When People Want More, Change The Way You Respond

When people want more, change the way you respond.png

I’m pretty humble, though I’d go out on a limb and say that in our experience of partnering with clients across the world, we have supported leaders and teams in Sales, R&D, Project Delivery, Production, Human Resources, Marketing, and more, and we have encountered almost every kind of challenge you could think of. Not only that, but we’ve been able to co-create ways to improve leading and lagging results.

Regardless of the functional area people work in – or whether they cut across functional areas in a leadership team – our clients are typically looking for:

  • The ability to partner with clients more quickly, identifying their required outcomes and closing sales in a shorter timescale

  • More innovative ideas, generated more rapidly, and a culture that supports appropriate risk-taking

  • Closer collaboration between team members both within teams and across functional areas, plus an increasing push to have more effective collaboration with partner organizations outside of the client firm

  • Streamlined project delivery timescales, reducing cost and complexity along the way

  • The ability to change course and course correct in order to more closely meet expectations, and to do so in a shorter timescale

The consistent and underlying themes are, “we want more, faster, more easily, and such that our teams and end customers will be delighted”.

Years ago, I worked in technology consulting. I was one of the people who would sit in front of what was then a very large monitor and write code, and test my colleagues’ code. Looking back, I enjoyed being able to create and validate something, and as the team will attest, it’s certainly given me an eye for detail. Back then though, the Agile Manifesto was still in the making and many organizations faced huge waterfall-based technical deliveries that typically hit the mark with clients, or missed it – causing significant risk to delivery timelines.

Years on, agile – as a theory – works beautifully in leadership and project settings, just as it does in technology contexts. When it comes to getting closer to what customers need, and doing so faster, working in agile ways can make the difference. So much so, in fact, that we developed our own agile-based experience for teams that applies in any setting and because of the focus we place on results, we named it Agile – Value In Action. AVIA, as we call it, combines the best elements from our 20 years of applied organizational research with behavioral science, psychology, sociology, neuro-linguistic programming, and more, all in service of accretive business outcomes. It’s just the right combination of theory, practice, and results orientation to rapidly make a big difference to outcomes.

AVIA is a research-based methodology for iterative development, where requirements and solutions evolve through collaboration between self-organizing cross-functional teams to achieve critical business results. You could apply it in technical development, and just as easily, in R&D, Sales, Project Delivery, and teams in other contexts, too. We coach individuals and teams in specific practices that foster the kinds of behavior that encourage frequent peer-to-peer review, coaching and adaption, teamwork and accountability, and the alignment between team action and customer needs.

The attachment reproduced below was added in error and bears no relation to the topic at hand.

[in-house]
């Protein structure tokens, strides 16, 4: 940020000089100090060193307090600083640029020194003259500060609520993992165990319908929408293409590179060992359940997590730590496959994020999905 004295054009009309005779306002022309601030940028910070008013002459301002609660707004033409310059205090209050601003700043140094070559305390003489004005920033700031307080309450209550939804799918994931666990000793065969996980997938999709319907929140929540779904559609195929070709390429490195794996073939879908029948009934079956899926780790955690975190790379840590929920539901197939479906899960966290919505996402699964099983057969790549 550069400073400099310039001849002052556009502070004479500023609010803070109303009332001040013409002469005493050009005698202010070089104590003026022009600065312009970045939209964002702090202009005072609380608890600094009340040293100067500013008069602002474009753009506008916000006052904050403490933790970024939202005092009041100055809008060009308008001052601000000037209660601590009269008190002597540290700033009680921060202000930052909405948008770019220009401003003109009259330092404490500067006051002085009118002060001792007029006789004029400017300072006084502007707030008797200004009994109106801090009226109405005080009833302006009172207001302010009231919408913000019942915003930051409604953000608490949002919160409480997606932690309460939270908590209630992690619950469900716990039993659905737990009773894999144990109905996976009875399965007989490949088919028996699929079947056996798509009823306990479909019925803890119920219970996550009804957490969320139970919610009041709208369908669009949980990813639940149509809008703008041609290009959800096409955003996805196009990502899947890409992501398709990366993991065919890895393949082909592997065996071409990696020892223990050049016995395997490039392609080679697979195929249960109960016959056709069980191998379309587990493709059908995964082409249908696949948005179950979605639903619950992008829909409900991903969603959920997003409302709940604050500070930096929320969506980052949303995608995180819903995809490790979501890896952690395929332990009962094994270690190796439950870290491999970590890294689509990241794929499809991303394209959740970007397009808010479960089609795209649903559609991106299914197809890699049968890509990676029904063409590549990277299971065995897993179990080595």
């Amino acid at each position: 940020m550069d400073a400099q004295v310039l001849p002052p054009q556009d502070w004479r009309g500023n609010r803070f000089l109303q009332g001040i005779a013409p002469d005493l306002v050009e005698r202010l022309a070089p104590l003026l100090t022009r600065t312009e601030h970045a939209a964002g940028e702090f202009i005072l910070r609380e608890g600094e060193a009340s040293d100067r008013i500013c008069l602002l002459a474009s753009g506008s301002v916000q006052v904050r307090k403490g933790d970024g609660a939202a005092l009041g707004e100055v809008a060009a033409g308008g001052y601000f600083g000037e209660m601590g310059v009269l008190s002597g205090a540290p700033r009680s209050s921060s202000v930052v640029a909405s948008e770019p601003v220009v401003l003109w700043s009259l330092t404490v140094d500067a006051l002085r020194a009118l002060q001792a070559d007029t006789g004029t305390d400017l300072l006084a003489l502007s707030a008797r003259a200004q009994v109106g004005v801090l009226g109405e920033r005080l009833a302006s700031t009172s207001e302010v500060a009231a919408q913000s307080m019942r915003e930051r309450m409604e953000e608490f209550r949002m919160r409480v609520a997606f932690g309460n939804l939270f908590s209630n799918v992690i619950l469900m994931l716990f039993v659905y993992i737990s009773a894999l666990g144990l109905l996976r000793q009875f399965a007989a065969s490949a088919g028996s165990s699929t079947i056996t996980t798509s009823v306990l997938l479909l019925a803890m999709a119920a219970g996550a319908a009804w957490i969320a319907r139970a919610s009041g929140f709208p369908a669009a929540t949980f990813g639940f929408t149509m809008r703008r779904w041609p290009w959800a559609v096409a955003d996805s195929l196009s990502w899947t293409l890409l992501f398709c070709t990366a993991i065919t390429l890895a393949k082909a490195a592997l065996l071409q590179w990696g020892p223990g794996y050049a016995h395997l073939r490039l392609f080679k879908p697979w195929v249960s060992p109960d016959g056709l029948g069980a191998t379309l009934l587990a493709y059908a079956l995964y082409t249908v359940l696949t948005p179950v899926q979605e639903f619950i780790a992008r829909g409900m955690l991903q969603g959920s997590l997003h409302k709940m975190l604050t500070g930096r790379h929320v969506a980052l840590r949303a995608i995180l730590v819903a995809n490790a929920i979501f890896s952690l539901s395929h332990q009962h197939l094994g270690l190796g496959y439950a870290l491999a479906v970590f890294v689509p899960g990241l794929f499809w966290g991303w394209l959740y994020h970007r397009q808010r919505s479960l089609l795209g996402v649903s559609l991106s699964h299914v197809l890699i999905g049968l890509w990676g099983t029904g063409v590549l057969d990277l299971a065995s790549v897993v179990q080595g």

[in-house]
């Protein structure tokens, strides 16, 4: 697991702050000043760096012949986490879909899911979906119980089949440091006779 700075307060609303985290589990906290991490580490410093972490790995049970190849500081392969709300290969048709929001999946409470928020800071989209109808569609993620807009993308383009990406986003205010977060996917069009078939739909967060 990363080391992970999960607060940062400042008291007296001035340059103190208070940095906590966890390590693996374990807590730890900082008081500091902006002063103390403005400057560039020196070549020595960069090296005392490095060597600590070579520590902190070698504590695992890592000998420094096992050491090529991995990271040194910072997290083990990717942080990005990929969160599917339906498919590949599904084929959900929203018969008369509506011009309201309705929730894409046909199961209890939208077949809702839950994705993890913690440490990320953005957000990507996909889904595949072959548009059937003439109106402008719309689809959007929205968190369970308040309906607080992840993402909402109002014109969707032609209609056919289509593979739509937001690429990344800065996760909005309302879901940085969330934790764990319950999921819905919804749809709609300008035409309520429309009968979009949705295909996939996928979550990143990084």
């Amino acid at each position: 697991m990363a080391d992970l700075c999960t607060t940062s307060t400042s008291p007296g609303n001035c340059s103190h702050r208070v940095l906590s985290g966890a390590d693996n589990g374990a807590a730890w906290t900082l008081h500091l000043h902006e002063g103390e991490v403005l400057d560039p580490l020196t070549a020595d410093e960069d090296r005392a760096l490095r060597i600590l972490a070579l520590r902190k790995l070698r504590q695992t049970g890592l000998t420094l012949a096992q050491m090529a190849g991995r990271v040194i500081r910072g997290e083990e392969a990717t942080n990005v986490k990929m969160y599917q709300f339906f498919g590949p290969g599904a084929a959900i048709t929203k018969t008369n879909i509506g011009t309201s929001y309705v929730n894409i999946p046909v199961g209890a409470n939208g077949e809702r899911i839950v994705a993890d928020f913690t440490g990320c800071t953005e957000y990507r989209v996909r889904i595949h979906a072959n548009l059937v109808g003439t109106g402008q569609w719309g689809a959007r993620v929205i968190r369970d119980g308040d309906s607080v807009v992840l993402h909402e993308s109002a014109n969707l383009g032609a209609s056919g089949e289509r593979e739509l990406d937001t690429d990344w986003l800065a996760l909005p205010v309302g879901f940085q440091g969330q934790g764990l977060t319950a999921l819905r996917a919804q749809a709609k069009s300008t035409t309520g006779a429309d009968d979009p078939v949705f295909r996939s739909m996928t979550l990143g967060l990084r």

With the distinct emphasis at the individual, team, and outcome levels, our AVIA experience focuses everyone on not just understanding how an agile process works, or on doing it for the sake of doing it, but to being – consciously – agile in mindsets, behaviors, and practices in service of bringing greater value to our clients and enabling our staff/our clients’ staff to have more satisfaction and joy in their day to day work.

Just as best practice for technical development has changed in the last 20-30 years, so too has the thinking around how people need to behave at work to be effective. Our understanding of the primary conditions that are required for successful individual, team, and organization-wide change have shifted, and we appreciate now that we can be more agile and more successful, and that some of the old constraints, systems, boundaries, and expectations didn’t serve us well. It’s worth noting here that no agile experience will be complete without mindset shifts first. Successful behavior change requires an emphatic call to action that invites people to try something new, giving them choice that increases buy-in. With the shift in mindset comes the permission to offer new behaviors and practices that are founded upon the right values and principles. When we transition the conversation like this, we have the opportunity to offer agile as a basis for all individuals and teams, wherever they sit and whatever they do, and the greatest benefits come from sharing a new, common mindset with a group of people who are committed and passionate about making work easier and more effective, less stressful and more joyful, and so on.

It's amazing what you can do with a new mindset and the right set of practices. In technical development, the agile movement made great strides in reducing cost, risk, and delivery lifecycles, increasing engagement and transparency, focusing on customers and prioritizing value, and so much more. Wouldn’t your team and organization value from taking some of these mindsets, behaviors, and practices?

If you’d like your team to be more agile in mindsets, behaviors, and practices, and to achieve some of the benefits that are well within reach, get in touch with us and we can explore how you can empower your people to want to aim higher, together. Not only will your results speak for themselves, but you’ll have more control, satisfaction, and joy in your day to day work.